By Leila Janah, Founder & CEO, Samasource and LXMI
In 2008 I co-founded and became the CEO of Samasource, a nonprofit organization that has helped over 60’000 people rise from poverty in Kenya, Uganda, India and Haiti. Samasource leverages technology to connect people under the poverty line with global employers willing to pay them living wages.
Many charities and aid initiatives give one-time donations of money and goods. This is a noble endeavor, but it does not strike at the root causes of poverty. Giving dignified, fair-wage, steady work has a deeper and longer-lasting impact on people’s lives: It gives them the means to support themselves and their families and the agency to draw their own paths. It creates infinite possibilities.
Often, when people learn that I am an entrepreneur, and a social entrepreneur at that, they assume I was born with a silver spoon in my mouth. I wasn’t. I am a first-generation immigrant born to parents who came to the United States from India with little more than their hopes for a better future. I grew up without luxury, but I was lucky enough to get a starting point in life that offered me opportunity: A good education and a family legacy that taught me the value of work.
I grew up believing in a naive version of the American Dream: that no matter who you were, if you only worked hard enough, you would get where you wanted to. My family history seemed to be a first-hand proof of this and I had internalized the myth that poor people were unwilling to work their way out of poverty or they lacked the adequate values to do so.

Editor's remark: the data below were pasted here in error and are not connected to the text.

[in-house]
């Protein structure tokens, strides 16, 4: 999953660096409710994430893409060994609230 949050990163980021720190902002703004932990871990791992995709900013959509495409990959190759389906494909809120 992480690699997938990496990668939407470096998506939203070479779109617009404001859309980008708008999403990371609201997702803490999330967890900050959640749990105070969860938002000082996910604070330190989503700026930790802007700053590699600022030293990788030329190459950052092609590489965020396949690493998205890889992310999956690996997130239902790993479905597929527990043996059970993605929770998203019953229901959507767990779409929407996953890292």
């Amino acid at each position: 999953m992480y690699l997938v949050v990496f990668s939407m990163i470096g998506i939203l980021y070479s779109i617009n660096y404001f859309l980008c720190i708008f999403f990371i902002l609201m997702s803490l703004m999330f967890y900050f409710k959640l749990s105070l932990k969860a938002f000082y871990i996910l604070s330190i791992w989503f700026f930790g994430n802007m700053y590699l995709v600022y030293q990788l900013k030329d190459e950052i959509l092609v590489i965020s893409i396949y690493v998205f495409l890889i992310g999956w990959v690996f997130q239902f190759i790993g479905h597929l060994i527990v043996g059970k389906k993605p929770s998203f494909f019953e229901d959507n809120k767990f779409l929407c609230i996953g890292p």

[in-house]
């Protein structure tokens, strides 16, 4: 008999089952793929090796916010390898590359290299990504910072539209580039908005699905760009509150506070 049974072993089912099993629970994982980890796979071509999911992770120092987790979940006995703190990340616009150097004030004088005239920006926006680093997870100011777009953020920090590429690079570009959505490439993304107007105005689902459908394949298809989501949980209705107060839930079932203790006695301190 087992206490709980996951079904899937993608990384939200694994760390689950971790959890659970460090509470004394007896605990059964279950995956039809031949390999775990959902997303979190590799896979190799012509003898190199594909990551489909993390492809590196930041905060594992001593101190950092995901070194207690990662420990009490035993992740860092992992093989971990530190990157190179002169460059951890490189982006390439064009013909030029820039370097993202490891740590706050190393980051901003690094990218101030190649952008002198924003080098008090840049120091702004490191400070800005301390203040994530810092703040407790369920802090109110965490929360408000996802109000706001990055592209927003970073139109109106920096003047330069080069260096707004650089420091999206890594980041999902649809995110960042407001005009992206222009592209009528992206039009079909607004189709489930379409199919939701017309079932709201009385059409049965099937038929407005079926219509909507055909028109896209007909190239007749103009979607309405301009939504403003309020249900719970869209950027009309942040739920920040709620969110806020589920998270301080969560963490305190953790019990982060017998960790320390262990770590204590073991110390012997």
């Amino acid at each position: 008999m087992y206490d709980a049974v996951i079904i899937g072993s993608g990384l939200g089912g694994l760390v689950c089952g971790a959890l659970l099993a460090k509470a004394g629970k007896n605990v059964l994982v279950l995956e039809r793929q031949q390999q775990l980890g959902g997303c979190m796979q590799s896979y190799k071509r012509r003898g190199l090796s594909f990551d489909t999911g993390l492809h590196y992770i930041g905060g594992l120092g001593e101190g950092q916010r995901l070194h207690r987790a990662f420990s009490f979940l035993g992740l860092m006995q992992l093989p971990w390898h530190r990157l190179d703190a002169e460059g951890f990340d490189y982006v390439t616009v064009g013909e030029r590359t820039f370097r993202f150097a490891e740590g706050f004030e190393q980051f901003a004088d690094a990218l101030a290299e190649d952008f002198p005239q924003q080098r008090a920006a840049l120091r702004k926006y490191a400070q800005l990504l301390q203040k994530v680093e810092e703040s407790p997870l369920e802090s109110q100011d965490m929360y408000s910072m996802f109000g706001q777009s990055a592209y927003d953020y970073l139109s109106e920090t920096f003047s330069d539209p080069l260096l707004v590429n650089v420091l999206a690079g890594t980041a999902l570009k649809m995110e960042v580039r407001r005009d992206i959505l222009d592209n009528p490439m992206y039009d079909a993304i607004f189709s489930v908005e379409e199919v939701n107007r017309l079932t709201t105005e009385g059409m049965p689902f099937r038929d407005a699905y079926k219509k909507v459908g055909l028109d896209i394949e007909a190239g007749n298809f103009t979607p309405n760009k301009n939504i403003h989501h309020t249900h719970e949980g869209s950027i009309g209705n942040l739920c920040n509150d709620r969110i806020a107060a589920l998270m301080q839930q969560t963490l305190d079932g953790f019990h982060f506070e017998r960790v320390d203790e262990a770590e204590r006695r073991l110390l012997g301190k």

A boy named Femi Abass shattered this notion.
When I was seventeen-years-old, I signed up for an aid program that took me to Apirede, a village in the rural south of Ghana, to teach English to blind kids. There I met Femi, who started going blind during his early childhood from a medical condition his mother could not afford to treat.
A voracious reader when given access to Braille texts, Femi had the kind of raw talent that can evolve into genius under the right mentors. He would have smoked me in fourth grade had he not been born to a single mother in a country where the average daily income was equivalent to two American dollars in 2005.
I came to realize that by an accident of birth I had landed in America and Femi in Apirede. Our fates were, statistically speaking, tied tightly to this accident. The disparity sickened me. It also taught me that talent and hard work are not enough; opportunity is essential.
My time in Ghana eventually came to a close and I went on to finish high school and study at Harvard, paying my way through it by scrubbing toilets, serving cocktails and tutoring. I then landed a job in a big consultancy firm in New York that fortuitously sent me to India on my first assignment.
I went to Mumbai to help an outsourcing company go public. They had a call center that employed young people to handle phone calls and customer transactions for airlines and credit card companies. Some of the people sitting in the hundreds of three-sided cubicles made arduous daily commutes from the slums of the city.